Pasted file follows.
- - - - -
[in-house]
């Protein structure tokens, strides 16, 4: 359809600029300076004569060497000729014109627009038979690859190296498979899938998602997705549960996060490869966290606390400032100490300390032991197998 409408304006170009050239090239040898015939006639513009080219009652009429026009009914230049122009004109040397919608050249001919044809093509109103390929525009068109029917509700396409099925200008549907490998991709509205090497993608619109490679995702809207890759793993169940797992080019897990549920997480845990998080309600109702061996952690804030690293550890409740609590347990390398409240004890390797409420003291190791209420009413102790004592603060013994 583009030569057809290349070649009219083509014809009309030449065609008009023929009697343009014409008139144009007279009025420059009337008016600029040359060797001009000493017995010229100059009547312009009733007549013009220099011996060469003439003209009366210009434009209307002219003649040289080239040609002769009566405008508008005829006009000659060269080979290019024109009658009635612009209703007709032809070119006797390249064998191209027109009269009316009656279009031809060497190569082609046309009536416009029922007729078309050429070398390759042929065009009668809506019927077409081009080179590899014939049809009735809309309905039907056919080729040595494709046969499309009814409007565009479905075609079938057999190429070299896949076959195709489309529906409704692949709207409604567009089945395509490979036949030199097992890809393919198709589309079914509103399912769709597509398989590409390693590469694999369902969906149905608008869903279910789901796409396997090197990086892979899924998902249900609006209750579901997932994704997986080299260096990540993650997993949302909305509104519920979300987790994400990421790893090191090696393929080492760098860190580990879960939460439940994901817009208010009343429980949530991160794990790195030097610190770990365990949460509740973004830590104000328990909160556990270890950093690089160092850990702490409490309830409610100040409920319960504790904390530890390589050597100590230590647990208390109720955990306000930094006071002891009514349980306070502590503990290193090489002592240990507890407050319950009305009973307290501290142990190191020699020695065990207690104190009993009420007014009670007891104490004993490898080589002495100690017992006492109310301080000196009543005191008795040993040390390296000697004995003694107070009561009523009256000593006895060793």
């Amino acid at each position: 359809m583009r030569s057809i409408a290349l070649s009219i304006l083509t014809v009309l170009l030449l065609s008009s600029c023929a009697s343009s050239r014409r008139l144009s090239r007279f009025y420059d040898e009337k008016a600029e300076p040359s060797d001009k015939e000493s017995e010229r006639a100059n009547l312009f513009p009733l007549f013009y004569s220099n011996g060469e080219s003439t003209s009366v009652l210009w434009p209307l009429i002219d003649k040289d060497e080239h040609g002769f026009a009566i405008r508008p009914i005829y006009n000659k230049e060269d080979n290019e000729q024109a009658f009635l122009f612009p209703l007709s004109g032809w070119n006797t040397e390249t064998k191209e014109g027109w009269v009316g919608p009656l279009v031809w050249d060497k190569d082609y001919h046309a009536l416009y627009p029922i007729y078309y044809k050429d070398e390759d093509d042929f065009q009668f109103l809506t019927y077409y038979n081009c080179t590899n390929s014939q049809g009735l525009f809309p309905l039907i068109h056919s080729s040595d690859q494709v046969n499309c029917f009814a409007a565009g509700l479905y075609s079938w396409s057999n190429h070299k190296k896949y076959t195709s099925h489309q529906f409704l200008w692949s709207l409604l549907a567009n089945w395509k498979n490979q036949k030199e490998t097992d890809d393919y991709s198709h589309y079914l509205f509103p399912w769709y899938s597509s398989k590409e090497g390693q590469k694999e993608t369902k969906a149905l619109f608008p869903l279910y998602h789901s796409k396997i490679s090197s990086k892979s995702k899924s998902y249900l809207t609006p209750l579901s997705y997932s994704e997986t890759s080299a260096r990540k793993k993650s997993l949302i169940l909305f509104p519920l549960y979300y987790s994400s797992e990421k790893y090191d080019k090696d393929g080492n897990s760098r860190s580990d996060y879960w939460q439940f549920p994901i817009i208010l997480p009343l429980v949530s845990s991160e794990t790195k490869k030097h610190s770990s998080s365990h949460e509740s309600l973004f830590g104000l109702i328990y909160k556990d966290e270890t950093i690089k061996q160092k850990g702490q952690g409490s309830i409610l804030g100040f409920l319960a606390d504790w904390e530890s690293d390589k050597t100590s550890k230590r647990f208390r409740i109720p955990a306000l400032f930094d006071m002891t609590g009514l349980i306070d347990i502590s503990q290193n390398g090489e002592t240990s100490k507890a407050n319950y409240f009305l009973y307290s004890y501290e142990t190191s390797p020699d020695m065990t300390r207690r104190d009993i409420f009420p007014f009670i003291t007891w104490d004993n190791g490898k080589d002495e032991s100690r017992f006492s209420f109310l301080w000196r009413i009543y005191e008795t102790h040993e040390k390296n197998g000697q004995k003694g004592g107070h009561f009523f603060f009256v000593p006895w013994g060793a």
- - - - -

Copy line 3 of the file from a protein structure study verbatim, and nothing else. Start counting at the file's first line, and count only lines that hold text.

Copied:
């Amino acid at each position: 359809m583009r030569s057809i409408a290349l070649s009219i304006l083509t014809v009309l170009l030449l065609s008009s600029c023929a009697s343009s050239r014409r008139l144009s090239r007279f009025y420059d040898e009337k008016a600029e300076p040359s060797d001009k015939e000493s017995e010229r006639a100059n009547l312009f513009p009733l007549f013009y004569s220099n011996g060469e080219s003439t003209s009366v009652l210009w434009p209307l009429i002219d003649k040289d060497e080239h040609g002769f026009a009566i405008r508008p009914i005829y006009n000659k230049e060269d080979n290019e000729q024109a009658f009635l122009f612009p209703l007709s004109g032809w070119n006797t040397e390249t064998k191209e014109g027109w009269v009316g919608p009656l279009v031809w050249d060497k190569d082609y001919h046309a009536l416009y627009p029922i007729y078309y044809k050429d070398e390759d093509d042929f065009q009668f109103l809506t019927y077409y038979n081009c080179t590899n390929s014939q049809g009735l525009f809309p309905l039907i068109h056919s080729s040595d690859q494709v046969n499309c029917f009814a409007a565009g509700l479905y075609s079938w396409s057999n190429h070299k190296k896949y076959t195709s099925h489309q529906f409704l200008w692949s709207l409604l549907a567009n089945w395509k498979n490979q036949k030199e490998t097992d890809d393919y991709s198709h589309y079914l509205f509103p399912w769709y899938s597509s398989k590409e090497g390693q590469k694999e993608t369902k969906a149905l619109f608008p869903l279910y998602h789901s796409k396997i490679s090197s990086k892979s995702k899924s998902y249900l809207t609006p209750l579901s997705y997932s994704e997986t890759s080299a260096r990540k793993k993650s997993l949302i169940l909305f509104p519920l549960y979300y987790s994400s797992e990421k790893y090191d080019k090696d393929g080492n897990s760098r860190s580990d996060y879960w939460q439940f549920p994901i817009i208010l997480p009343l429980v949530s845990s991160e794990t790195k490869k030097h610190s770990s998080s365990h949460e509740s309600l973004f830590g104000l109702i328990y909160k556990d966290e270890t950093i690089k061996q160092k850990g702490q952690g409490s309830i409610l804030g100040f409920l319960a606390d504790w904390e530890s690293d390589k050597t100590s550890k230590r647990f208390r409740i109720p955990a306000l400032f930094d006071m002891t609590g009514l349980i306070d347990i502590s503990q290193n390398g090489e002592t240990s100490k507890a407050n319950y409240f009305l009973y307290s004890y501290e142990t190191s390797p020699d020695m065990t300390r207690r104190d009993i409420f009420p007014f009670i003291t007891w104490d004993n190791g490898k080589d002495e032991s100690r017992f006492s209420f109310l301080w000196r009413i009543y005191e008795t102790h040993e040390k390296n197998g000697q004995k003694g004592g107070h009561f009523f603060f009256v000593p006895w013994g060793a």